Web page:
State expands list of conditions medical pot can treat

LANSING, Mich. — Michigan regulators have significantly expanded the list of conditions approved for treatment by medical marijuana by approving 11 medical conditions. The decision also came with the denial of 11 other medical conditions.

The Department of Licensing and Regulatory Affairs (LARA) on Monday added 11 medical conditions deemed debilitating by the Michigan Medical Marihuana Act of 2008. They are: arthritis, autism, chronic pain, colitis, inflammatory bowel disease, obsessive compulsive disorder, Parkinson's disease, rheumatoid arthritis, spinal cord injury, Tourette's syndrome and ulcerative colitis.

Denied conditions are: anxiety, asthma, brain injury, panic attacks, depression, diabetes, gastric ulcer, non-severe and non-chronic pain, organ transplant, panic attacks, schizophrenia and social anxiety disorder.

Existing entries on the list include post-traumatic stress disorder, cancer, glaucoma, HIV, AIDS, Crohn's disease, Alzheimer's disease, and severe and chronic pain.

In a press release, LARA issued the following quote from Director Shelly Edgerton:

“With the changes in state law to include marihuana-infused products, and the advancement of marihuana research, and upon the recommendation of the panel members, I’ve added these eleven conditions to the approved list,” said Edgerton. “I’d like to thank the members of the review panel for their hard work in discussing these petitions and making their recommendations."

Officials say they received public comments related to petitions to add conditions to the list. They add the final decisions reflect changes in state law to include marijuana-infused products and advancing research.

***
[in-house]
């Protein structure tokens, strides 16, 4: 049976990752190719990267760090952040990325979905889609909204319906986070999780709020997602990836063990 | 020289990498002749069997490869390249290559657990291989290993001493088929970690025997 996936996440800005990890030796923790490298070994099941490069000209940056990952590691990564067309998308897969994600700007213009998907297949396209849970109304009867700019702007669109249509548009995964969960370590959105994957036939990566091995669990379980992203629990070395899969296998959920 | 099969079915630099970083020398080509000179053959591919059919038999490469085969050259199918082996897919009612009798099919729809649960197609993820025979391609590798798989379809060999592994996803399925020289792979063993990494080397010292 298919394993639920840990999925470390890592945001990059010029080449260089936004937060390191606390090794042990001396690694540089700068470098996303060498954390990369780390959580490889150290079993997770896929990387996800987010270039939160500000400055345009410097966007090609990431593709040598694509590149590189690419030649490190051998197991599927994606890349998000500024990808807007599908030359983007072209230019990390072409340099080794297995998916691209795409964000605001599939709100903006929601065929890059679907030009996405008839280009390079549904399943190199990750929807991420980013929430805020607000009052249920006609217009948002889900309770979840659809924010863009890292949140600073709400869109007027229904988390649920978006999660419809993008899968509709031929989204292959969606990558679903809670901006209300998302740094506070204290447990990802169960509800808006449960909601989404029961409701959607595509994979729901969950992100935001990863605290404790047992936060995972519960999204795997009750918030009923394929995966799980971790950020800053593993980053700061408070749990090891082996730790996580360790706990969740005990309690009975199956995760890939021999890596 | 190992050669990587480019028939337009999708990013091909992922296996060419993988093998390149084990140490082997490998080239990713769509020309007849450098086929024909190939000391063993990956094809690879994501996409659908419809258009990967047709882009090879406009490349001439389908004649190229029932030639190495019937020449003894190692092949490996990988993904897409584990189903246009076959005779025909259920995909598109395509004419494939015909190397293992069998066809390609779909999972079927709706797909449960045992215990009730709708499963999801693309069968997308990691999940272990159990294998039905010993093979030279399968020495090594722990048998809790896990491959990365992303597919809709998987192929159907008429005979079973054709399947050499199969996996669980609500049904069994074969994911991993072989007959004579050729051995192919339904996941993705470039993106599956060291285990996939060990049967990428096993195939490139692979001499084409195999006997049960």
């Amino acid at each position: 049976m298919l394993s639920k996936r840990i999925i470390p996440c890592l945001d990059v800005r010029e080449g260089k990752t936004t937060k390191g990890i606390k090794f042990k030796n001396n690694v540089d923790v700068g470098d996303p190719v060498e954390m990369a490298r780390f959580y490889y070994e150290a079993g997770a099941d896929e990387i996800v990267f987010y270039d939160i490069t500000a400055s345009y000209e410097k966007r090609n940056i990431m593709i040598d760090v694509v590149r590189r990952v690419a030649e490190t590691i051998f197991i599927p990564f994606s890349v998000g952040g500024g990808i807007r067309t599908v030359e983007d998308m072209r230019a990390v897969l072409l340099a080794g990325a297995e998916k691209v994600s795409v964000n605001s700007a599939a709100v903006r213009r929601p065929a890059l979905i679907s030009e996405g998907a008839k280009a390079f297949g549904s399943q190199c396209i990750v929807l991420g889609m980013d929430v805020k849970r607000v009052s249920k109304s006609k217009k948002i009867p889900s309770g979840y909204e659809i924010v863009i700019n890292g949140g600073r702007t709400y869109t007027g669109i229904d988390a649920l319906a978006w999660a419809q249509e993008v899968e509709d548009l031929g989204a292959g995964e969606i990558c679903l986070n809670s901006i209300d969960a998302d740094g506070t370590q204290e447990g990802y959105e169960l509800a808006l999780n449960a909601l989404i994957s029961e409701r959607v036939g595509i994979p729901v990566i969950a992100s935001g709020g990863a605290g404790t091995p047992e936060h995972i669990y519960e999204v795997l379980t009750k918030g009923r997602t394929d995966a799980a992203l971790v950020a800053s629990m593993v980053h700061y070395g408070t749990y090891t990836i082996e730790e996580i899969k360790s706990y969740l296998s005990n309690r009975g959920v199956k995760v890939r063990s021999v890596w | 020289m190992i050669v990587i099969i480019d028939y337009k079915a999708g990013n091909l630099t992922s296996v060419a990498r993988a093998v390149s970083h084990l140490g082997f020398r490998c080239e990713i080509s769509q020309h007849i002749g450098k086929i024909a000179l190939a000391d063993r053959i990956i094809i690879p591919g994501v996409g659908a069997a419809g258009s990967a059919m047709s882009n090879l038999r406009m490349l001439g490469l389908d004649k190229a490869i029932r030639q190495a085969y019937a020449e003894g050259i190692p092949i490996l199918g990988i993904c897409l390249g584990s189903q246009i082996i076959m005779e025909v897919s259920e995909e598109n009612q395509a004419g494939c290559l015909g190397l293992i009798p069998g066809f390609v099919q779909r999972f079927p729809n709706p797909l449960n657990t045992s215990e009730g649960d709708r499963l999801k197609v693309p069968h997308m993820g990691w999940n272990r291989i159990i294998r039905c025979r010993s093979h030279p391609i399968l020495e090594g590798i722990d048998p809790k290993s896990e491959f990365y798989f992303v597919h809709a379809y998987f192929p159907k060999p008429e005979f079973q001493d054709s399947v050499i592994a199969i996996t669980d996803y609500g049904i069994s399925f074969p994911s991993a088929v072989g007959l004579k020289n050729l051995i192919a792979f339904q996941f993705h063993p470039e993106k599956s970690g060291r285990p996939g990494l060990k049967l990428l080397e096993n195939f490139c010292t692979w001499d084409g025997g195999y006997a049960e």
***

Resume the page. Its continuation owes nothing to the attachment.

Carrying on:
The list of denied medical conditions worries cannabis consultant Jay Flemming.

“They’re trying to be as restrictive as possible, I think," Flemming tells FOX 17.

Flemming is also a former medical marijuana patient and thinks the decision to deny some of the above mentioned conditions, like brain injuries, makes no sense.

“That’s one that I find very confusing," Flemming says. "There is significant research to show that marijuana is very effective at lowering the inflammation in the brain.”

According to a study at UCLA, THC was found to decrease the mortality rate of people with a traumatic brain injury.

When it comes to other disorders, Flemming doesn't agree with the move to approve obsessive compulsive disorder and deny anxiety.

“The difference between OCD and anxiety, OCD, there is significant research that shows that that is very helpful," Flemming says.

Flemming says he knows firsthand how hard it can be for a patient who feels they need to use medical marijuana but can't. He tells FOX 17 he suffered from fibromyalgia but at the time, medical marijuana wasn't legal so he couldn't use it like he felt he needed to.

“During the periods I quit, I saw my own condition deteriorate," Flemming says. “It took a toll on my relationships, it made it harder to work.”

Flemming says the process of implementing expansions to the Michigan Medical Marijuana Act of 2008 has been challenging for patients and the he believes it stems from one thing: stigma.

“For my patients, I see significant improvement in their day-to-day lives and for some of them it saved their lives," Flemming says.

For a full look at the approvals and denials of medical conditions, click here.

The Associated Press contributed to this story.

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